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Property from an American Collection

Floating Cloud VII

Floating Cloud VII
wood construction, painted white
67 ½ x 59 x 7 ½ in. (171.5 x 149.9 x 19.1 cm.)
Executed in 1977.
Pace Gallery, New York
Hokin Gallery, Palm Beach
Acquired from the above by the present owner, 1981
Wichita, Edwin A. Ulrich Museum of Art, Louise Nevelson: Sculptures and Graphics, September-October 1978.
Phoenix Art Museum; Seattle Art Museum; Winnipeg Art Gallery; Iowa City, University of Iowa Museum of Art and Dayton Art Institute, Louise Nevelson: The Fourth Dimension, January 1980-January 1981, p. 60 (illustrated).

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Lot Essay

Sometimes it’s the material that takes over; sometimes it’s me that takes over. I permit them to play, like a seesaw. I use action and counteraction, like in music, all the time. Action and counteraction. It was always a relationship—my speaking to the wood and the wood speaking back to me.
—Louise Nevelson

Louise Nevelson’s Floating Cloud VII is a breathtaking assemblage of found and salvaged wooden materials reconstructed into a strikingly Modern organization and a pinnacle example of her most revered output. Widely exhibited in the artist’s lifetime, including in the critically acclaimed Louise Nevelson: Sculpture and Graphics exhibition at the Edwin A. Ulrich Museum of Art in Wichita and the travelling exhibition Louise Nevelson: The Fourth Dimension, the present work does just that—invites the viewer into an exploration of depth, contrast, abstraction and illusion—another dimension.
Dowels, moldings, knobs, spindles, hinges, architectural ornaments and fragments are effortlessly compartmentalized into individual cases, naturally organized according to their formal properties. Soft curves and sharp angles, a monochromatic coat of white paint transforms the varying edges and angles of the assemblage into a ghostly monolithic form—focusing attention on the variety of forms and shapes collected, assembled and displayed within. In this way, Nevelson updates the Dada-inspired display systems of Joseph Cornell, embellishing the compositions with abstraction. The viewer is asked to see past the individual parts, taken out of their natural utilitarian context, and instead see them as a collective and abstract whole, a nod to the Abstract Expressionist era in which she was rooted and raised.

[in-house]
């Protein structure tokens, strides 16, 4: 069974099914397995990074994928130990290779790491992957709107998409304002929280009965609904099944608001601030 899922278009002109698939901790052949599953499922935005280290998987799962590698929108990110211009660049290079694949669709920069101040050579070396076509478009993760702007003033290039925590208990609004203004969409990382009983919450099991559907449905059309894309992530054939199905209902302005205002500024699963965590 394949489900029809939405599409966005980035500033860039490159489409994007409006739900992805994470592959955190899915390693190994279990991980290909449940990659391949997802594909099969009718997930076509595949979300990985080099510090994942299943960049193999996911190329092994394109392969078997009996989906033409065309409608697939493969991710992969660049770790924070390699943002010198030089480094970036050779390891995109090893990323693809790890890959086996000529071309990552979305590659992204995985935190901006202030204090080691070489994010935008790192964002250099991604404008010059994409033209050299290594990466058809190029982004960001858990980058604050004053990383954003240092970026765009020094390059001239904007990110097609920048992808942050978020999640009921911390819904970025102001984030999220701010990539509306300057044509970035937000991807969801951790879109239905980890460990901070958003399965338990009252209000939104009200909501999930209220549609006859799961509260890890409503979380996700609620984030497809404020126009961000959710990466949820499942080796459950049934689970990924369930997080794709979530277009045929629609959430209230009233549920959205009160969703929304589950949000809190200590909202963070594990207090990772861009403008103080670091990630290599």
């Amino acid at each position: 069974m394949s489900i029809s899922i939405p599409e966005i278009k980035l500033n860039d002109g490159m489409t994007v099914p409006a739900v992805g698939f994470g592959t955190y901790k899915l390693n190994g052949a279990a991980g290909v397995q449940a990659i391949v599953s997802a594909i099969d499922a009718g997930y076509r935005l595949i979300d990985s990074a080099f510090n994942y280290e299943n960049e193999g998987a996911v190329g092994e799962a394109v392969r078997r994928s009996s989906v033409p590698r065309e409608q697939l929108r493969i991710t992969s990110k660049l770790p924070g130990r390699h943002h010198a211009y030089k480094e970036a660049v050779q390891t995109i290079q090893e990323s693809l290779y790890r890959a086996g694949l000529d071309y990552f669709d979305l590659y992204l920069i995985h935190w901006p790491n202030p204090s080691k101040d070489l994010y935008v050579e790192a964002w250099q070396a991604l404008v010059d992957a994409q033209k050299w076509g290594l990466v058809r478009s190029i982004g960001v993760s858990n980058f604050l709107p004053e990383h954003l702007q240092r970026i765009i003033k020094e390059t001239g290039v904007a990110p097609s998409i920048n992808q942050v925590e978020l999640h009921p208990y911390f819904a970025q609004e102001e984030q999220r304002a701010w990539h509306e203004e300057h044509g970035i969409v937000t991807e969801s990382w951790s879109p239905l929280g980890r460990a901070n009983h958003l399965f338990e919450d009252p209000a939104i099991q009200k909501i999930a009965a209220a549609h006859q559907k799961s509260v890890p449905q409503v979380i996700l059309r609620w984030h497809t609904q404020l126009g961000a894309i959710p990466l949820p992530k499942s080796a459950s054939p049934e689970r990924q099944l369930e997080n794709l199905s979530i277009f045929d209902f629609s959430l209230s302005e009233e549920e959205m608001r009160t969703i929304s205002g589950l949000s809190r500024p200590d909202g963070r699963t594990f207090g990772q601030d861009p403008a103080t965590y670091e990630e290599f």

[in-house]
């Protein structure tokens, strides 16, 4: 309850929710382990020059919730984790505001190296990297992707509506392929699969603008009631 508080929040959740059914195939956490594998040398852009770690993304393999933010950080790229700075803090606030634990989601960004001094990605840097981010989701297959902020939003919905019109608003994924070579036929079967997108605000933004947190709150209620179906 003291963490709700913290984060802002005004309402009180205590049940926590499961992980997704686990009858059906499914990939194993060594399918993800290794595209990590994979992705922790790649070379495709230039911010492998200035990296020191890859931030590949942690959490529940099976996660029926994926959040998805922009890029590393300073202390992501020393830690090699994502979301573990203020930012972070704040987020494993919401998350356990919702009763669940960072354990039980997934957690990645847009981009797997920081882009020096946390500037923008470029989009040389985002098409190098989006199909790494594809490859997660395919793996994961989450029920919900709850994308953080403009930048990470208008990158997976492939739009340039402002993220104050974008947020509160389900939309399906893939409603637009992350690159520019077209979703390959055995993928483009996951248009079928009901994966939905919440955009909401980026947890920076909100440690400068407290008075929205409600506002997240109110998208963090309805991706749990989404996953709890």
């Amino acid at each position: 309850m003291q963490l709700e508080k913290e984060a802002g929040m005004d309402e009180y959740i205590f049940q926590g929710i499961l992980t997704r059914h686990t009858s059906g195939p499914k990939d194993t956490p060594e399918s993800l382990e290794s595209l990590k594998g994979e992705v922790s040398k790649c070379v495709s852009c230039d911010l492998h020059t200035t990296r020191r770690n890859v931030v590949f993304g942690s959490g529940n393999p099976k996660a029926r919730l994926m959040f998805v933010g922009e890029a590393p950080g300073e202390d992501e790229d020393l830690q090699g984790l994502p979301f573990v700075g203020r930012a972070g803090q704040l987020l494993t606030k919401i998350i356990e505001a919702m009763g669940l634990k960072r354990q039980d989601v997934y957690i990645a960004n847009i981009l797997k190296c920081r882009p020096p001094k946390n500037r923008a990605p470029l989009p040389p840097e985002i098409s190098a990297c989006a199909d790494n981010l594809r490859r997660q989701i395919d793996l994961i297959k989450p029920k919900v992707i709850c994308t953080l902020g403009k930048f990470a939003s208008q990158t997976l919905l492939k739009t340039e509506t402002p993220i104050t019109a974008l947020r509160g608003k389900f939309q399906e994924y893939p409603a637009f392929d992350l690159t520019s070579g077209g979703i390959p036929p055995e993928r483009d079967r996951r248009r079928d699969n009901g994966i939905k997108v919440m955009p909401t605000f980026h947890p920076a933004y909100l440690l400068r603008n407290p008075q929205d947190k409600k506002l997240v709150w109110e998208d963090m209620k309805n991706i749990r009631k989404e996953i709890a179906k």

Painted in bright white, Floating Cloud VII achieves its titular reference as floating off the surface of the wall, toying with the eye like the work of Surrealist masters. Within the smaller cube-like compartments that line the left side, Nevelson has placed a number of circular objects that complement their square frame. Symmetrical and rhythmic in their placement, each cube presents a slight variation as your eye cascades up and down with excitement. Juxtaposed by the vertical composition of the right side, the central composition extends outwards, jutting out from the flat plane and adding an extra dimension to the otherwise flat front of the sculpture. The placement of quotidian hinges on the outermost edge not only calls to mind the many repurposed parts that summate the whole of this work, but eludes to an opening, perhaps a door, and to boundless and abstract possibility. The contrast between flatness, relief, recessed and extended forms, as well as the juxtaposition of straight lines and curves point to things in the world that have been disconnected from their larger forms and functions. In this respect, Nevelson’s Floating Cloud VII is indebted equally to the faceted Cubist sculpture of Picasso, the compartmentalized found objects of Cornell and the Surrealist imagination of Magritte.
Nevelson’s hypnotic forms have their roots in the classes she took at the Art Students League of New York where she was taught by renowned painters like Hans Hofmann, who himself was organizing his painted canvases into blocks of color. Their presence in New York would influence a new generation of American painters such as Mark Rothko, Barnett Newman and Jackson Pollock, but Nevelson would channel her work into new forms of sculpture, albeit sculpture that approaches the qualities of painting by maintaining a relationship to the wall.

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